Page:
How To Get Rid Of Ants In Your RV
If you’ve ever had an infestation of ants in your RV, then you know how disconcerting it can be. We can relate—our new RV came with ants.
In 2019, we bought a new motorhome from a dealer in Florida, and apparently our RV had been on their lot long enough to become the permanent residence for at least two colonies of ants.
Chemical pesticides are never an option in our home. We believe these harsh chemicals are dangerous to humans and even more so for our canine companions, so we were desperate to find a natural and effective way to not just kill the ants we could see, but also all the ants in the colony, which we believed was somewhere between the outer and inner walls of the RV.
After doing some research, we decided to feed the ants a half-and-half mixture of our own design. The first ingredient was something they would readily eat and take back to the colony to feed their queen and the developing brood, and the second ingredient was identical in texture and composition, but it was there to kill the queen, the brood, and all the forager ants.
The primary ingredient that attracted them was confectioners’ sugar and the ingredient I used to kill them was baking soda. I have also read that Borox, instead of the baking soda, will do the job nicely. I did finally source and procure a box of Borox but by then the problem was nearly resolved with the baking soda, and I felt the soda was safer for the dogs, so I never tested the Borox.
A safe way to kill ants
The method I used was to create a flat surface for the bait by folding a piece of tin foil until it was fairly stiff but could still be flattened onto the surface closest to the concentration of the ants. Then I put 1/8 teaspoon of both ingredients on the tin foil and mixed it thoroughly.
I first tried using a small paper plate instead of the foil, but it was like creating an obstacle course for the ants, which unnecessarily obstructed their efforts to take their prize back to the colony. I wanted the forager ants to locate the bait, eat some, grab some, and head back to the colony as quickly as possible and creating a flat surface was better than having them crawl up the underside of the paper plate to locate the bait.
Change bait daily
This mixture will harden and become less effective in about 24 hours since it absorbs moisture from the air, so the mixture needs to be replaced daily. I found that the ant activity was more intense on the flat tin foil sheets then on the paper plate and the foil could be easily wadded up and thrown away each day when I refreshed the bait.
My philosophy of why this worked is not very scientific, but I believe that the ants couldn’t tell the difference between a particle of sugar and a particle of soda, so after sampling some of the bait (presumably the sugar particles) some ants determined that it was suitable to take back to the colony.
The ants that sampled soda particles first may have continued their search until they eventually sampled sugar particles, and then arrived at the conclusion that the bait was indeed food. Once the foragers established a path between the bait and the colony, other ants joined in the process of carrying the bait back to the brood and queen.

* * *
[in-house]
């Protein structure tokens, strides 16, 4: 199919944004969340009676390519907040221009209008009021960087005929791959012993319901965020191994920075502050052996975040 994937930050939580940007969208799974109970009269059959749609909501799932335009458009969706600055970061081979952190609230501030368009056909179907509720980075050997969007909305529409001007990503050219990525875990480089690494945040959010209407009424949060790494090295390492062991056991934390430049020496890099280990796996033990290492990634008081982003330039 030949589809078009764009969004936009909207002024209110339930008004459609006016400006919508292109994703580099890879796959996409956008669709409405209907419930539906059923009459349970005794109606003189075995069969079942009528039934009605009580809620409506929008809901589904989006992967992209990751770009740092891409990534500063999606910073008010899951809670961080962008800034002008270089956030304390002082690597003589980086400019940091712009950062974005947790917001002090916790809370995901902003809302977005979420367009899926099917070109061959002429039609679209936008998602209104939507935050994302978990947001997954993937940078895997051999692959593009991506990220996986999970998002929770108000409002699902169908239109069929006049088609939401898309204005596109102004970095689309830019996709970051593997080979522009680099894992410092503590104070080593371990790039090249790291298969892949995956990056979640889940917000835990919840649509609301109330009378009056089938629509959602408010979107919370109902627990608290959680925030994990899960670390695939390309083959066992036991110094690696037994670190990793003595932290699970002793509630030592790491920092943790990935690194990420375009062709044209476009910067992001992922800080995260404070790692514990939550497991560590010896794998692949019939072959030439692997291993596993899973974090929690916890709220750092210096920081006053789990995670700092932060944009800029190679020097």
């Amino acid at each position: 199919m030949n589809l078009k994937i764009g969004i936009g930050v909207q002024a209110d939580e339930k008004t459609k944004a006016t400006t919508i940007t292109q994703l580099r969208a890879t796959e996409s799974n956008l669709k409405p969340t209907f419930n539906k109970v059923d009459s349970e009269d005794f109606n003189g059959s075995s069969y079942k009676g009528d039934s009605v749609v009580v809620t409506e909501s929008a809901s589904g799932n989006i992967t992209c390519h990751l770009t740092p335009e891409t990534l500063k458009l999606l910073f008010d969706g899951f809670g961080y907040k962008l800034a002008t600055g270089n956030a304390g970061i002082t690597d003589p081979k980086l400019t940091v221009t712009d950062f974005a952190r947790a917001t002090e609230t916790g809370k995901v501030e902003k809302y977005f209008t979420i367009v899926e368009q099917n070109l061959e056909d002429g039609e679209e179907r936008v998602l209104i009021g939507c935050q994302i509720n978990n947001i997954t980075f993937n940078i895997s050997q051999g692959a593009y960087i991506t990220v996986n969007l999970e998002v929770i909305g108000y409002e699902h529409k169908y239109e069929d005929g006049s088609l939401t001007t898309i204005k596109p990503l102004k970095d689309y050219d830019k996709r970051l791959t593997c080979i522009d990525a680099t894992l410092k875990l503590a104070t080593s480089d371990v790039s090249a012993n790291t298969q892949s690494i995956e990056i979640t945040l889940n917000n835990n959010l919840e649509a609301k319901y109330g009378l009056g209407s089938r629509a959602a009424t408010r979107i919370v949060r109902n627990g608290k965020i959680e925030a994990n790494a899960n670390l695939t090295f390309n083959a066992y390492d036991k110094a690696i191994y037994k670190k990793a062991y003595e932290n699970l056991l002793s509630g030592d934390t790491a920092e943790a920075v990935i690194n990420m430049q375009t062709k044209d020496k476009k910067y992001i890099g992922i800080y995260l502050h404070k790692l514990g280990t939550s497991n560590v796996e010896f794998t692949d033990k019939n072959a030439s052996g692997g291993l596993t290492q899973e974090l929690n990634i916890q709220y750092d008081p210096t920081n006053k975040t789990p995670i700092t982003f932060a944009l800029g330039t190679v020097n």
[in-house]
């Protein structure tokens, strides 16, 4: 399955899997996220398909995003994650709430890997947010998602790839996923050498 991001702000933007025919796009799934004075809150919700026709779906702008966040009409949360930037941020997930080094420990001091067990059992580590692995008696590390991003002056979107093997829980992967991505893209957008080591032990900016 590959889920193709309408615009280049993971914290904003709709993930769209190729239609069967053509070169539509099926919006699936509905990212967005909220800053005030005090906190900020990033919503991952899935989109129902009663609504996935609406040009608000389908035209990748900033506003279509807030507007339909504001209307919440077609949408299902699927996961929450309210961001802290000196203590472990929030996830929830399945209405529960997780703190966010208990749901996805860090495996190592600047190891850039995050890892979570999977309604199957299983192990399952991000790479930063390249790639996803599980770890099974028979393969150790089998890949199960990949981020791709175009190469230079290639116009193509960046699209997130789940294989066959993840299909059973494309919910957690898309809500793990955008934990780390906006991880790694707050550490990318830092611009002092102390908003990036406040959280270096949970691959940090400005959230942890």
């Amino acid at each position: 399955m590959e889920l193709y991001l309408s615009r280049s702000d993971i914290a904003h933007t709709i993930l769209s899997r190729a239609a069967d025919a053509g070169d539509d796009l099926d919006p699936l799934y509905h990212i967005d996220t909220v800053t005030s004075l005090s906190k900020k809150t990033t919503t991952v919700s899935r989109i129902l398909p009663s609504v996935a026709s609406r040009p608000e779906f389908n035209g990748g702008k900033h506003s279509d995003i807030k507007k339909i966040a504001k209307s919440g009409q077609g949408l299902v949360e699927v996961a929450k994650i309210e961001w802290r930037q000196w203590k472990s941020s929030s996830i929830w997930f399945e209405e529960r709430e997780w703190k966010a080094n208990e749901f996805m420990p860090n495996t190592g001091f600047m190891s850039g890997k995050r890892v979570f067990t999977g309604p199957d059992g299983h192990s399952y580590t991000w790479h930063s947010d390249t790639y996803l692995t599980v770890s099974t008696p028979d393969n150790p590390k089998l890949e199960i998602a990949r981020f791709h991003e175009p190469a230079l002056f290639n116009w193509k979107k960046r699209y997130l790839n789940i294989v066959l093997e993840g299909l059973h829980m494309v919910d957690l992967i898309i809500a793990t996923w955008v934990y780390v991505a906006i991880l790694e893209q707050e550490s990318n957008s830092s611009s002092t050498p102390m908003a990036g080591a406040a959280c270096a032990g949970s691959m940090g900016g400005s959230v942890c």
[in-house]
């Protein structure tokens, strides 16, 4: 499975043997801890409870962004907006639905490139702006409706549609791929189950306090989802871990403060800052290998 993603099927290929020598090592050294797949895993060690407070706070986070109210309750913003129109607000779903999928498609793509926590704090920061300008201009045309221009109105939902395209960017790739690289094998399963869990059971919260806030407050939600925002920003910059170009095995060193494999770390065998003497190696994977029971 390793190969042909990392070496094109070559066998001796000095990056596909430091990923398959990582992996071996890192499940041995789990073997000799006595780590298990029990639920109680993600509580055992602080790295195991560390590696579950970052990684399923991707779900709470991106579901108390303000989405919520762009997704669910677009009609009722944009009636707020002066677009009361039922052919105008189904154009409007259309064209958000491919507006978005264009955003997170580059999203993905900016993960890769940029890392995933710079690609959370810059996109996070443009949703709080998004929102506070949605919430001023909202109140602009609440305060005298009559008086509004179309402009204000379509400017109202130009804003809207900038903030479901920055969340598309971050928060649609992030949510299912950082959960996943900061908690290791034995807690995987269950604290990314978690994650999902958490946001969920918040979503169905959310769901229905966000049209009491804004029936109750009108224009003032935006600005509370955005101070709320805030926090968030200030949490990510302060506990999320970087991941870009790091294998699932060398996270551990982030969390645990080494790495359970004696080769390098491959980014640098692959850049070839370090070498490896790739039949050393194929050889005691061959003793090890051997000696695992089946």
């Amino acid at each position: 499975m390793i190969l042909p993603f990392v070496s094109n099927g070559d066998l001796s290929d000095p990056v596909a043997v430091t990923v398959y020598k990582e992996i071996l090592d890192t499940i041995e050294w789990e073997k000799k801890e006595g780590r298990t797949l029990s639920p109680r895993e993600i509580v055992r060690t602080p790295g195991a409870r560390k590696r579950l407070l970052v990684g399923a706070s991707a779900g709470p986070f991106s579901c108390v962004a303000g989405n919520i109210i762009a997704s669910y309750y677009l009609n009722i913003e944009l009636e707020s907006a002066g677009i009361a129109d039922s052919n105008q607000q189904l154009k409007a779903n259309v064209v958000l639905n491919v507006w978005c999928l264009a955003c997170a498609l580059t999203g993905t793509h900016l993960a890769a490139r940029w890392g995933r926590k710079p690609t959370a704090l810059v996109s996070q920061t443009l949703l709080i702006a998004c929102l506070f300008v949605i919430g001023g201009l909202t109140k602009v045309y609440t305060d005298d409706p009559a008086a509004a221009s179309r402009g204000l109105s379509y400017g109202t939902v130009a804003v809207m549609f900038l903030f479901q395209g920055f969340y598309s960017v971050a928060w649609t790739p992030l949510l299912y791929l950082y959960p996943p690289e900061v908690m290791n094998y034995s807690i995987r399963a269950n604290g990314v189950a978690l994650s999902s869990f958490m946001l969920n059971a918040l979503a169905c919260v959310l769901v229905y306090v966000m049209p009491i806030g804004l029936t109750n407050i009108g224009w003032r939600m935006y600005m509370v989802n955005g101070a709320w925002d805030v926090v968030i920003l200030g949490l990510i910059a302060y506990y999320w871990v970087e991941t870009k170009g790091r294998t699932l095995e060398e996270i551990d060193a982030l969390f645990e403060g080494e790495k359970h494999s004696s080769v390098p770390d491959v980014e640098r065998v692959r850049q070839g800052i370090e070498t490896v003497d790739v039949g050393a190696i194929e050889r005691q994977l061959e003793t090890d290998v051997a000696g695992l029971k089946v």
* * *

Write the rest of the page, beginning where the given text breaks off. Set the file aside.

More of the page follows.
Fortunately, most of the ant activity was at night. In the morning I would kill all that were still on the counter and clean the counter with a natural disinfectant spray. I did my best to keep them under control all day, then put out fresh bait in the evening. This process took at least a week, but slowly I noticed that there were fewer ants showing up around the RV, and then one day there were none. Since then, I have not had any ants anywhere in the RV and I am truly thankful for that.
Other ways to get rid of ants
There are other things you can do to prevent an infestation of ants and I wish the dealership had been more proactive in preventing the infestation in the first place, but they didn’t. If you’re in an area where ants are prevalent, you can use Diatomaceous Earth around the outside of your RV to prevent them from establishing a new colony in your RV. This is a natural and completely safe powdery compound that is mined from calcium deposits on the seabed.
Put DE anywhere under and around your RV where ants might gain access. You can put it on your electrical cord, sewer connection hoses, water line, tires, or anywhere ants might establish a path into your RV. Ants can gain access from overhanging foliage, so don’t park your RV where tree branches touch your roof, or they can crawl up and under anything that is connected to the ground.
Diatomaceous Earth is such a fine dry powder that it literally clings to the dampness found at the joints of any exoskeleton insects (ants, fleas, ticks) causing the joints to freeze up, much like a motor freezes up if the oil gets too gummy. Because it only works when it’s dry you may need to repeatedly apply DE to exterior surfaces.
If your environment is too wet to use DE, other options include Wondercide flea and tick spray, or diluted vinegar is also effective as an ant repellant. Of these three, I think DE is the most effective, but it must be dry to do any good. Of course, it’s better to prevent an infestation rather than deal with it after the fact, but that’s not always possible.
If you have a problem with ants in your pantry, don’t despair, just use the bait, be persistent, and be patient.
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I am an author and writer, my partner is a web designer. We are full time RVers traveling around the US and Canada. We’ve been RVing for over 20 years and we’ve traveled more than 130,000 miles in an RV.